John,John in CR wrote: ↑Feb 28, 2018 8:41 am+1 Please be sure to share photos and video of your rig in action. Will it have foils?
What about storms? I can't even imagine flying a big powerful kite during a storm/
That is very, very unlikely. I have never seen a location (outside of some extreme cases, like high altitude glaciers) where you get >1000 watts per square meter for any length of time.
Interesting, thanks billvon.billvon wrote: ↑Apr 02, 2018 1:02 pmThat is very, very unlikely. I have never seen a location (outside of some extreme cases, like high altitude glaciers) where you get >1000 watts per square meter for any length of time.
What you are likely referring to are equivalent sun-hours - the adjusted hours of sun you can get that would add up to 1000 watts per square meter. In my area for example (San Diego) we vary between 5 and 6.5 hours of equivalent direct sun a day. This does NOT mean that you get 6.5 hours of 1000 watts per square meter; it means you get 14 hours of sun that is equivalent to 6.5 hours of "STC" sun (which is how panels are tested; 1000 watts per square meter of radiant energy.)
To be more accurate, we get between 5000 and 6500 watt-hours per square meter per day.
To convert that to electrical energy, you multiply by the panel efficiency and by the area. So if you have two square meters of panels, and they are 18% efficient (which would be very good) then you'd get 1.8 and 2.3kwhr a day out of the panel.
I don't have charts for Canada, but the closest I can get (near Vancouver) gets you between 1400 and 6200 watt-hours per square meter per day. So for you those two meters of panels would get you between 500 and 2200 watt-hours per day.
BlueBell wrote: ↑Apr 02, 2018 2:58 pmInteresting, thanks billvon.billvon wrote: ↑Apr 02, 2018 1:02 pmThat is very, very unlikely. I have never seen a location (outside of some extreme cases, like high altitude glaciers) where you get >1000 watts per square meter for any length of time.
What you are likely referring to are equivalent sun-hours - the adjusted hours of sun you can get that would add up to 1000 watts per square meter. In my area for example (San Diego) we vary between 5 and 6.5 hours of equivalent direct sun a day. This does NOT mean that you get 6.5 hours of 1000 watts per square meter; it means you get 14 hours of sun that is equivalent to 6.5 hours of "STC" sun (which is how panels are tested; 1000 watts per square meter of radiant energy.)
To be more accurate, we get between 5000 and 6500 watt-hours per square meter per day.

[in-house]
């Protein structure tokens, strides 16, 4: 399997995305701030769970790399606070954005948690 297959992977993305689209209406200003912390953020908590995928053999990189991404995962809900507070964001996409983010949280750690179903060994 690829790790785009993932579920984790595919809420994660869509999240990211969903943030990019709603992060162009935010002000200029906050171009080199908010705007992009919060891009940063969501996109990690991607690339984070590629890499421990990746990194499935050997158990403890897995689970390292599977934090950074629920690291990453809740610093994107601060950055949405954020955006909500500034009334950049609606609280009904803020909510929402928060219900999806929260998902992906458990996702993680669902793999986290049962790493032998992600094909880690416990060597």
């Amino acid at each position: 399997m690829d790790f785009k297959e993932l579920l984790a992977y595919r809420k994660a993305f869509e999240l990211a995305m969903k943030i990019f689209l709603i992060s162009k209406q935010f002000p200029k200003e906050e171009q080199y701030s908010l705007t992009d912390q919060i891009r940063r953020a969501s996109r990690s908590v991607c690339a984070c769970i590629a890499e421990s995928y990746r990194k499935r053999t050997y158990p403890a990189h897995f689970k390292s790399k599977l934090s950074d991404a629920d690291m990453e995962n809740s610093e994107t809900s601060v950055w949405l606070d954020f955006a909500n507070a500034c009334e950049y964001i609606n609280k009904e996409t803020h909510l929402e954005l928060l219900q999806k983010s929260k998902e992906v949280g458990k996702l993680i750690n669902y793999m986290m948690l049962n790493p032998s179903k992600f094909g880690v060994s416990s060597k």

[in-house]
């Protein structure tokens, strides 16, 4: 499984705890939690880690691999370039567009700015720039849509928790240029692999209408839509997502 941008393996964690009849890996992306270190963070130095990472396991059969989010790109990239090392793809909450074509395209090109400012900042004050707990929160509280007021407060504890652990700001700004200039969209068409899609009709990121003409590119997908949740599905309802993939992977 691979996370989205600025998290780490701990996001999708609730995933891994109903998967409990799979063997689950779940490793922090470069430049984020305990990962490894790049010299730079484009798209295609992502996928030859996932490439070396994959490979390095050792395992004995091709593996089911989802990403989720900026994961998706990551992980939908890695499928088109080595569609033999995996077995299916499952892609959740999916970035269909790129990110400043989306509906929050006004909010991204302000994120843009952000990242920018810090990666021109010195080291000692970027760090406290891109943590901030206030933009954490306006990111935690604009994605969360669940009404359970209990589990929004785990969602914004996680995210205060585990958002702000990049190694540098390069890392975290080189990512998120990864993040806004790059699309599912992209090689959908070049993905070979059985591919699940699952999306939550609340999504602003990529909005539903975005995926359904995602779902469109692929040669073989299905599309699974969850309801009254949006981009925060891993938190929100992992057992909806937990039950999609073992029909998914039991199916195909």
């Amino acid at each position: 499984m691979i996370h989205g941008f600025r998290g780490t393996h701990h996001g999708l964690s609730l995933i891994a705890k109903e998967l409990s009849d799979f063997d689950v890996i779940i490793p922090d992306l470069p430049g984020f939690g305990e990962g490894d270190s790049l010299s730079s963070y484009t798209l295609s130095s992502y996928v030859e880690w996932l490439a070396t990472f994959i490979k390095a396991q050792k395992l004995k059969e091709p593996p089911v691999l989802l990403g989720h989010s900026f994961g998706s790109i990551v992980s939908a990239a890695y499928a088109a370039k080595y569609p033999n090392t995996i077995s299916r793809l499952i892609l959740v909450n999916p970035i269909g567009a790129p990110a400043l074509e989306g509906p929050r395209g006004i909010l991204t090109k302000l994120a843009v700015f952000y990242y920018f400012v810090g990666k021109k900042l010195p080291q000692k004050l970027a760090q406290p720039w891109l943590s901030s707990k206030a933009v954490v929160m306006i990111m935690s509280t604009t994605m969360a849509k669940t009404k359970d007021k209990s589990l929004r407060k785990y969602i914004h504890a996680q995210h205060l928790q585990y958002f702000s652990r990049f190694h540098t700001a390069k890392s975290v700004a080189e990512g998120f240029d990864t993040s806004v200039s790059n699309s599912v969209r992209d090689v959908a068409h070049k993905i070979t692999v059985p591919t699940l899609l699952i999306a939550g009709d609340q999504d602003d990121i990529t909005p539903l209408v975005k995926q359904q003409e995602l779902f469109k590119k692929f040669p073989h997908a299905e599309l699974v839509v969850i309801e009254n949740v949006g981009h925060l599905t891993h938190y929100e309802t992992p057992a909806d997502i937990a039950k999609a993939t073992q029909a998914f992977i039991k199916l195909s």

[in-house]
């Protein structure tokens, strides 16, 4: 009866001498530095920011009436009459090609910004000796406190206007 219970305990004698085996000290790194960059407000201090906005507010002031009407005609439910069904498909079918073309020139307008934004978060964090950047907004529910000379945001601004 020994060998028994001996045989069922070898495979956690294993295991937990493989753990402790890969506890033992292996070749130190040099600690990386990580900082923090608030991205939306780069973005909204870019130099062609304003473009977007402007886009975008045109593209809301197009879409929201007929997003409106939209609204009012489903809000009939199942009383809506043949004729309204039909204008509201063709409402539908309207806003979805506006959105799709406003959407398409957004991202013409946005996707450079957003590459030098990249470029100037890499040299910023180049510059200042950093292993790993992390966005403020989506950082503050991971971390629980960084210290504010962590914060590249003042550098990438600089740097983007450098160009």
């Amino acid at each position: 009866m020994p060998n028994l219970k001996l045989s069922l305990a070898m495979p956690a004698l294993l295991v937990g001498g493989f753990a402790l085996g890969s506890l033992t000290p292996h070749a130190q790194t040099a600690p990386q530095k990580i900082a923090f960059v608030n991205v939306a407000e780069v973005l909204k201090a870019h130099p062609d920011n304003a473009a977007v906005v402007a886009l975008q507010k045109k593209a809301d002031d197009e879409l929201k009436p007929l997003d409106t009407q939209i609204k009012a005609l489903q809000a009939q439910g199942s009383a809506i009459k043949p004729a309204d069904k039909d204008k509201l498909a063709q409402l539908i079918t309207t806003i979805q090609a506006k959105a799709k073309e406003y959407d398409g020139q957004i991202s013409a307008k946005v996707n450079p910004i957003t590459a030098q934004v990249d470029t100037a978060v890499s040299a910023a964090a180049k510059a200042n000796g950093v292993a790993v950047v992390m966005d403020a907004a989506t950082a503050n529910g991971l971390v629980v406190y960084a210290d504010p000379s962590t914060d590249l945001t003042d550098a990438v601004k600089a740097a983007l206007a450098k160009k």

To convert that to electrical energy, you multiply by the panel efficiency and by the area. So if you have two square meters of panels, and they are 18% efficient (which would be very good) then you'd get 1.8 and 2.3kwhr a day out of the panel.
I don't have charts for Canada, but the closest I can get (near Vancouver) gets you between 1400 and 6200 watt-hours per square meter per day. So for you those two meters of panels would get you between 500 and 2200 watt-hours per day.
The data was from Environment Canada and what it stated was "peak sun hours of 6 per day, average, for that area in June".
We measure about 1000 watts/square meter in the area so I equated it to that. I then tacked on an hour on each side of that for the other 12 hours of daylight and a PMMT.
Perhaps the calibration is not set correctly and it is less than 1000 watts.
What max values do you measure per square meter?
BlueBell wrote: ↑Apr 02, 2018 2:58 pmBlueBell wrote: ↑Apr 02, 2018 2:58 pmInteresting, thanks billvon.billvon wrote: ↑Apr 02, 2018 1:02 pmThat is very, very unlikely. I have never seen a location (outside of some extreme cases, like high altitude glaciers) where you get >1000 watts per square meter for any length of time.
What you are likely referring to are equivalent sun-hours - the adjusted hours of sun you can get that would add up to 1000 watts per square meter. In my area for example (San Diego) we vary between 5 and 6.5 hours of equivalent direct sun a day. This does NOT mean that you get 6.5 hours of 1000 watts per square meter; it means you get 14 hours of sun that is equivalent to 6.5 hours of "STC" sun (which is how panels are tested; 1000 watts per square meter of radiant energy.)
To be more accurate, we get between 5000 and 6500 watt-hours per square meter per day.
To convert that to electrical energy, you multiply by the panel efficiency and by the area. So if you have two square meters of panels, and they are 18% efficient (which would be very good) then you'd get 1.8 and 2.3kwhr a day out of the panel.
I don't have charts for Canada, but the closest I can get (near Vancouver) gets you between 1400 and 6200 watt-hours per square meter per day. So for you those two meters of panels would get you between 500 and 2200 watt-hours per day.
The data was from Environment Canada and what it stated was "peak sun hours of 6 per day, average, for that area in June".
We measure about 1000 watts/square meter in the area so I equated it to that. I then tacked on an hour on each side of that for the other 12 hours of daylight and a PMMT.
Perhaps the calibration is not set correctly and it is less than 1000 watts.
What max values do you measure per square meter?
Note: It would be less per square yard as it is smaller.
During a normal summer day at best incidence, around 750-800 watts. The only time I have seen close to STC power (i.e. 1000 watts per square meter) is right after a rain. Then:BlueBell wrote: ↑Apr 02, 2018 2:58 pmThe data was from Environment Canada and what it stated was "peak sun hours of 6 per day, average, for that area in June.
We measure about 1000 watts/square meter in the area so I equated it to that. I then tacked on an hour on each side of that for the other 12 hours of daylight and a PMMT. Perhaps the calibration is not set correctly and it is less than 1000 watts.
What max values do you measure per square meter?